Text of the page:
In England the long barrow usually contains a single chamber, entering by a passage underneath the higher and wider end of the mound. In Denmark the chambers are at irregular intervals along the body of the mound, and have no passages leading into them. The long barrows of Great Britain are often from 200 to 400 ft. in length by 60 to 80 ft. wide. Their chambers are rudely but strongly built, with dome-shaped roofs, formed by overlapping the successive courses of the upper part of the side walls. In Scandinavia, on the other hand, such dome-roofed chambers are unknown, and the construction of the chambers as a rule is megalithic, five or six monoliths supporting one or more capstones of enormous size. Such chambers, denuded of the covering mound, or over which no covering mound has been raised, are popularly known in England as “cromlechs” and in France as “dolmens” (see Stone Monuments). The prevailing mode of sepulture in all the different varieties of these structures is by the deposit of the body in a contracted position, accompanied by weapons and implements of stone, occasionally by ornaments of gold, jet or amber. Vessels of clay, more or less ornate in character, which occur with these early interments of unburnt bodies, have been regarded as food-vessels and drinking-cups, differing in character and purpose from the cinerary urns of larger size in which the ashes of the dead were deposited after cremation.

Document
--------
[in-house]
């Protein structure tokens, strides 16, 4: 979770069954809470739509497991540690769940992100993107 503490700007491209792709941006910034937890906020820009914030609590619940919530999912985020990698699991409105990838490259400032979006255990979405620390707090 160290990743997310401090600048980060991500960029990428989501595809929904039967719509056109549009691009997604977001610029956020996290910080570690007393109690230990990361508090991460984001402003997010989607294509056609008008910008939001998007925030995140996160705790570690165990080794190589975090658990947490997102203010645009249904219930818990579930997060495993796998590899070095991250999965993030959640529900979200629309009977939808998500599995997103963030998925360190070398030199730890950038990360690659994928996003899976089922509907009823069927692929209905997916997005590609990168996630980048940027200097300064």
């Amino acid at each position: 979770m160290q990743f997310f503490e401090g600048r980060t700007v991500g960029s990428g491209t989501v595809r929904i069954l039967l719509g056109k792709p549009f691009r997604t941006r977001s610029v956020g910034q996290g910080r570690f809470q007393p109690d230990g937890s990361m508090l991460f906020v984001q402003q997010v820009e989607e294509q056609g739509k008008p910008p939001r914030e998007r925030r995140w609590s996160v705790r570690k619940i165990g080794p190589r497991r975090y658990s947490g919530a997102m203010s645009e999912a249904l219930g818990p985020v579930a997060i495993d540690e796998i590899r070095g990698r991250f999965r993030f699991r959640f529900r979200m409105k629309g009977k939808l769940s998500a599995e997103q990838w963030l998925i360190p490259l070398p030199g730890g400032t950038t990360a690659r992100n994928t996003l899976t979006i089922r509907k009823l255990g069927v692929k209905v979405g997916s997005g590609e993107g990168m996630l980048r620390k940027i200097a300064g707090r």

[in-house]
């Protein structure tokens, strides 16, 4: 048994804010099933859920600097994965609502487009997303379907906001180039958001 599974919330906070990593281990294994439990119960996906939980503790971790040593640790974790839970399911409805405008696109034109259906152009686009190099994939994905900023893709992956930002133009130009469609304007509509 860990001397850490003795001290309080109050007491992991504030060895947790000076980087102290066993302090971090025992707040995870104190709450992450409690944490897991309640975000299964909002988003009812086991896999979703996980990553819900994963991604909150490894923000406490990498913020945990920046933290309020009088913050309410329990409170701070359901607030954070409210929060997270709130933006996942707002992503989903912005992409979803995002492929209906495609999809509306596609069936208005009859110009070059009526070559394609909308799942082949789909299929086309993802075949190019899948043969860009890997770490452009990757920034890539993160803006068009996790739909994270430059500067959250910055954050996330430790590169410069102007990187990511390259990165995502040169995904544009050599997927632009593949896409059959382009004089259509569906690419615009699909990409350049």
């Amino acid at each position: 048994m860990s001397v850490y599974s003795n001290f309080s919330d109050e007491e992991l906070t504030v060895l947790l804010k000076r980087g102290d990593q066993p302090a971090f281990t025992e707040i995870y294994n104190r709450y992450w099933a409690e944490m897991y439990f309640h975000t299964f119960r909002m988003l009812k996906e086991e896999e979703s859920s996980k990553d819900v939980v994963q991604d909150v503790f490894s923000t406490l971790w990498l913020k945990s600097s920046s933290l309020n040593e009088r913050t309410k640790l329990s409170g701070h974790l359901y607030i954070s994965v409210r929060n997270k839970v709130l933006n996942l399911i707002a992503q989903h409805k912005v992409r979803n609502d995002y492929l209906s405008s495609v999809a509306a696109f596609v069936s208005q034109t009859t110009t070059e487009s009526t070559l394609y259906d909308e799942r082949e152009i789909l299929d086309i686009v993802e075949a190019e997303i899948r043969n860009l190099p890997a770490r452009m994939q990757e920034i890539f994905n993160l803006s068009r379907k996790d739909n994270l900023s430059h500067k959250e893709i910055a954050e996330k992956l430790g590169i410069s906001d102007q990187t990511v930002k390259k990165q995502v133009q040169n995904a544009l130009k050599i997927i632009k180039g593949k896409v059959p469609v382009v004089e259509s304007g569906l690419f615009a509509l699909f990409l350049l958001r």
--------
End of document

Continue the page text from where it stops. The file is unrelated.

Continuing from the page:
The custom of burning the body commenced in the Stone Age, before the long barrow or the dolmen had passed out of use. While cremation is rare in the long barrows of the south of England, it is the rule in those of Yorkshire and the north of Scotland. In Ireland, where the long barrow form is all but unknown, the round barrow or chambered cairn prevailed from the earliest Pagan period till the introduction of Christianity. The Irish barrows occur in groups in certain localities, some of which seem to have been the royal cemeteries of the tribal confederacies, whereof eight are enumerated in an ancient Irish manuscript, the Leabhar̂ na h-Uidhr̂i, compiled c. A.D. 1100. The best-known of these is situated on the banks of the Boyne above Drogheda, and consists of a group of the largest cairns in Ireland. One, at New Grange, is a huge mound of stones and earth, over 300 ft. in diameter and 70 ft. in height. Around its base are the remains of a circle of large standing stones. The chamber, which is 20 ft. high in the centre, is reached by a passage about 70 ft. in length. In the Loughcrew Hills, Co. Meath, there is a group of about thirty stone barrows or cairns, mostly chambered, their bases measuring from 5 or 6 to 60 yds. in diameter. They are unusually interesting from the fact that many of the exposed slabs in the walls of the chambers are ornamented with spirals and other devices, rudely incised. As in the case of the long barrows, the traditional form of the circular, chambered barrow was retained through various changes in the sepulchral customs of the people. It was the natural result of the practice of cremation, however, that it should induce a modification of the barrow structure. The chamber, no longer regarded as a habitation to be tenanted by the deceased, became simply a cist for the reception of the urn which held his ashes. The degradation of the chamber naturally produced a corresponding degradation of the mound which covered it, and the barrows of the Bronze Age, in which cremation was common, are smaller and less imposing than those of the Stone Age, but often surprisingly rich in the relics of the life and of the art workmanship of the time. In addition to the varied and beautiful forms of implements and weapons—frequently ornamented with a high degree of artistic taste—armlets and other personal ornaments in gold, amber, jet and bronze are not uncommon. The barrows of the bronze period, like some of those of the Stone Age, appear to have been used as tribal or family cemeteries. In Denmark as many as seventy deposits of burnt interments have been observed in a single mound, indicating its use as a burying-place throughout a long succession of years.